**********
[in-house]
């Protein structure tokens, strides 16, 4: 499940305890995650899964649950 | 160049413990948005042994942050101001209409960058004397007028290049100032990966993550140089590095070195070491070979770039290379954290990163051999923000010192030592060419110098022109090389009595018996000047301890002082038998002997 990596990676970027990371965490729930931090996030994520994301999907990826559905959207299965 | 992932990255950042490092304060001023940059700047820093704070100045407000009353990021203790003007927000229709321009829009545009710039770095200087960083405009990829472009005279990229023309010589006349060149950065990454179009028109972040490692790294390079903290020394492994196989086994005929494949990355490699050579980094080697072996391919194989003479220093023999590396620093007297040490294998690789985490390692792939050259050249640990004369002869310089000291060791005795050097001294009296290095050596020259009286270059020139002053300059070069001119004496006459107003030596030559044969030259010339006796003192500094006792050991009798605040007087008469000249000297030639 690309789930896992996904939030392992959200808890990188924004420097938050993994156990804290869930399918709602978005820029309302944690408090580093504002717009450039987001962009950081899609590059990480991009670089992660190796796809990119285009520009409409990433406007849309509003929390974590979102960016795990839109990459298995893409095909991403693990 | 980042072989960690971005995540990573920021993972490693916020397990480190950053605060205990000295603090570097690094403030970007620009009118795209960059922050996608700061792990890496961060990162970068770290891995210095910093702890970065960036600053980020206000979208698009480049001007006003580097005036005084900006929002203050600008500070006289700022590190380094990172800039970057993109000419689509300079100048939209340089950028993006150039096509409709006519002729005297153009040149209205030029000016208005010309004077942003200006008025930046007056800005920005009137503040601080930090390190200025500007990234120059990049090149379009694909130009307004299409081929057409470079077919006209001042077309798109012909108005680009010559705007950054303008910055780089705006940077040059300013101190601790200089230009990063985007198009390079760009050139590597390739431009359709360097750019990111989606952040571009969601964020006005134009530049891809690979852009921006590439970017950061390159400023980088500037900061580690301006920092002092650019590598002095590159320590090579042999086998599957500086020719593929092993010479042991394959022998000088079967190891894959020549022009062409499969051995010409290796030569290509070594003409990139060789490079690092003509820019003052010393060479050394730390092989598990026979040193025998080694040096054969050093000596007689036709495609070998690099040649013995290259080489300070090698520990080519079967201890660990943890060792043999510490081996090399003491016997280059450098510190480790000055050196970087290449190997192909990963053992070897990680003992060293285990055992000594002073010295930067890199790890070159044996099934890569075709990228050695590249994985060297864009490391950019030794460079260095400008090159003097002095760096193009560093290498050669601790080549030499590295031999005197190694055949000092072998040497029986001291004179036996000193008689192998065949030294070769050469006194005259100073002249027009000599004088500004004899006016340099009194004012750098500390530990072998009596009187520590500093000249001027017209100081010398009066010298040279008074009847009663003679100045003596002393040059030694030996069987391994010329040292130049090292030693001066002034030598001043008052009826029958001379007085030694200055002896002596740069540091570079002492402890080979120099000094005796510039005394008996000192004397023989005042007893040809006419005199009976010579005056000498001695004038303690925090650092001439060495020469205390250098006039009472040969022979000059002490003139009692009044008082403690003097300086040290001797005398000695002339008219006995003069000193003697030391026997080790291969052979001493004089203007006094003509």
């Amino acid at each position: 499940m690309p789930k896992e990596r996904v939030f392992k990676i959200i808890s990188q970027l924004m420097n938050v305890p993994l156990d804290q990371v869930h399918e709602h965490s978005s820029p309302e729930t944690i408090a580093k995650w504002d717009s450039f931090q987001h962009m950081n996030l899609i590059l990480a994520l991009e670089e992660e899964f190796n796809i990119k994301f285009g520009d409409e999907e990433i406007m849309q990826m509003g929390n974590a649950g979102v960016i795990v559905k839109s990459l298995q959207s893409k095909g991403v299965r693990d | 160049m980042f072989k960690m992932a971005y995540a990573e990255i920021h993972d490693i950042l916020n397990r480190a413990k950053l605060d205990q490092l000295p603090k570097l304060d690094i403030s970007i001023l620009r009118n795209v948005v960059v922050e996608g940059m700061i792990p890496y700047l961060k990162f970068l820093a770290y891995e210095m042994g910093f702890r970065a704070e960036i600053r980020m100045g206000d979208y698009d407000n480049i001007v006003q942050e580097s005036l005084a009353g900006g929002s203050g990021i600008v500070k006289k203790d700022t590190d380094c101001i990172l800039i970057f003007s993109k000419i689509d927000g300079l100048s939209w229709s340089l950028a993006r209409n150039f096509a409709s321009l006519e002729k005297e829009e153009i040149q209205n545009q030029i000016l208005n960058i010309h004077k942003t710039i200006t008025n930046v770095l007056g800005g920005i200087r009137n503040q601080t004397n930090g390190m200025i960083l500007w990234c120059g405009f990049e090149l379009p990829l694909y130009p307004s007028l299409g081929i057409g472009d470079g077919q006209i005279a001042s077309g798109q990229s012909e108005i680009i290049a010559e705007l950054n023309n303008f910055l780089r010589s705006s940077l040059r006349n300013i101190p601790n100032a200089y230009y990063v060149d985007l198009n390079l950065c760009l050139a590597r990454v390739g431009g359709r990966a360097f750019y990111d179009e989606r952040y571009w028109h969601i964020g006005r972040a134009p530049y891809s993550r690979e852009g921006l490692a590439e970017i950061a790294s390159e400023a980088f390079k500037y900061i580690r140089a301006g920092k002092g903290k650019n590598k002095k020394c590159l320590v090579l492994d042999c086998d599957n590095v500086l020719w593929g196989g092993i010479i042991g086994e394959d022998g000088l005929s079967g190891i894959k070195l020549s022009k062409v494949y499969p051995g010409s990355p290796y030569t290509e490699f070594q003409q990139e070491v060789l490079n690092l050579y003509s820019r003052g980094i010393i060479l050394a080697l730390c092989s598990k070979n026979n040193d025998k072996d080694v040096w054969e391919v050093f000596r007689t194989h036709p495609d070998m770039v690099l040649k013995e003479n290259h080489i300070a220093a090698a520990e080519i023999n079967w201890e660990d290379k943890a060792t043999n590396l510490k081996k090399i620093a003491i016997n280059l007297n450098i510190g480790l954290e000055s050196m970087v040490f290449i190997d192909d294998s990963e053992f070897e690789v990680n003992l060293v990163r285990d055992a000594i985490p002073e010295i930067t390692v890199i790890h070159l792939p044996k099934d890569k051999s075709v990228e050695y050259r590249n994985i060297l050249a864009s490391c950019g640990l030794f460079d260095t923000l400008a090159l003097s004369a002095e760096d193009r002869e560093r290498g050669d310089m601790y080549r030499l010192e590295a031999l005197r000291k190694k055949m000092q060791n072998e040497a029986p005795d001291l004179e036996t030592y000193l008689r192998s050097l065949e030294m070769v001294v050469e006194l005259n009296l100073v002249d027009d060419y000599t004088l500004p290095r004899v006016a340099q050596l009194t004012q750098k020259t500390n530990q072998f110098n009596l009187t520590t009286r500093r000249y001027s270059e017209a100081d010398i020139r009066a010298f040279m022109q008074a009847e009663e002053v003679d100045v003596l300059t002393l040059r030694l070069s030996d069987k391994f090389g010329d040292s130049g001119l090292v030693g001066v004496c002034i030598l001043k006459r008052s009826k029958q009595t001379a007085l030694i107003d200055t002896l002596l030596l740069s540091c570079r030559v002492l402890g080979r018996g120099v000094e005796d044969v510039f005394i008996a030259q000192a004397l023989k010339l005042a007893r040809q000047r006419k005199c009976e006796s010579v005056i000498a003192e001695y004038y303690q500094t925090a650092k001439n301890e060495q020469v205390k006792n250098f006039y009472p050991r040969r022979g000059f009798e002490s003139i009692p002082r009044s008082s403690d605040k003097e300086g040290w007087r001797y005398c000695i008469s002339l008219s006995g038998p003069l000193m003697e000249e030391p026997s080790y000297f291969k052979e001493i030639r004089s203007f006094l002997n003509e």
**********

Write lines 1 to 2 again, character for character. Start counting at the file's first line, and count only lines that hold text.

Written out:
[in-house]
């Protein structure tokens, strides 16, 4: 499940305890995650899964649950 | 160049413990948005042994942050101001209409960058004397007028290049100032990966993550140089590095070195070491070979770039290379954290990163051999923000010192030592060419110098022109090389009595018996000047301890002082038998002997 990596990676970027990371965490729930931090996030994520994301999907990826559905959207299965 | 992932990255950042490092304060001023940059700047820093704070100045407000009353990021203790003007927000229709321009829009545009710039770095200087960083405009990829472009005279990229023309010589006349060149950065990454179009028109972040490692790294390079903290020394492994196989086994005929494949990355490699050579980094080697072996391919194989003479220093023999590396620093007297040490294998690789985490390692792939050259050249640990004369002869310089000291060791005795050097001294009296290095050596020259009286270059020139002053300059070069001119004496006459107003030596030559044969030259010339006796003192500094006792050991009798605040007087008469000249000297030639 690309789930896992996904939030392992959200808890990188924004420097938050993994156990804290869930399918709602978005820029309302944690408090580093504002717009450039987001962009950081899609590059990480991009670089992660190796796809990119285009520009409409990433406007849309509003929390974590979102960016795990839109990459298995893409095909991403693990 | 980042072989960690971005995540990573920021993972490693916020397990480190950053605060205990000295603090570097690094403030970007620009009118795209960059922050996608700061792990890496961060990162970068770290891995210095910093702890970065960036600053980020206000979208698009480049001007006003580097005036005084900006929002203050600008500070006289700022590190380094990172800039970057993109000419689509300079100048939209340089950028993006150039096509409709006519002729005297153009040149209205030029000016208005010309004077942003200006008025930046007056800005920005009137503040601080930090390190200025500007990234120059990049090149379009694909130009307004299409081929057409470079077919006209001042077309798109012909108005680009010559705007950054303008910055780089705006940077040059300013101190601790200089230009990063985007198009390079760009050139590597390739431009359709360097750019990111989606952040571009969601964020006005134009530049891809690979852009921006590439970017950061390159400023980088500037900061580690301006920092002092650019590598002095590159320590090579042999086998599957500086020719593929092993010479042991394959022998000088079967190891894959020549022009062409499969051995010409290796030569290509070594003409990139060789490079690092003509820019003052010393060479050394730390092989598990026979040193025998080694040096054969050093000596007689036709495609070998690099040649013995290259080489300070090698520990080519079967201890660990943890060792043999510490081996090399003491016997280059450098510190480790000055050196970087290449190997192909990963053992070897990680003992060293285990055992000594002073010295930067890199790890070159044996099934890569075709990228050695590249994985060297864009490391950019030794460079260095400008090159003097002095760096193009560093290498050669601790080549030499590295031999005197190694055949000092072998040497029986001291004179036996000193008689192998065949030294070769050469006194005259100073002249027009000599004088500004004899006016340099009194004012750098500390530990072998009596009187520590500093000249001027017209100081010398009066010298040279008074009847009663003679100045003596002393040059030694030996069987391994010329040292130049090292030693001066002034030598001043008052009826029958001379007085030694200055002896002596740069540091570079002492402890080979120099000094005796510039005394008996000192004397023989005042007893040809006419005199009976010579005056000498001695004038303690925090650092001439060495020469205390250098006039009472040969022979000059002490003139009692009044008082403690003097300086040290001797005398000695002339008219006995003069000193003697030391026997080790291969052979001493004089203007006094003509």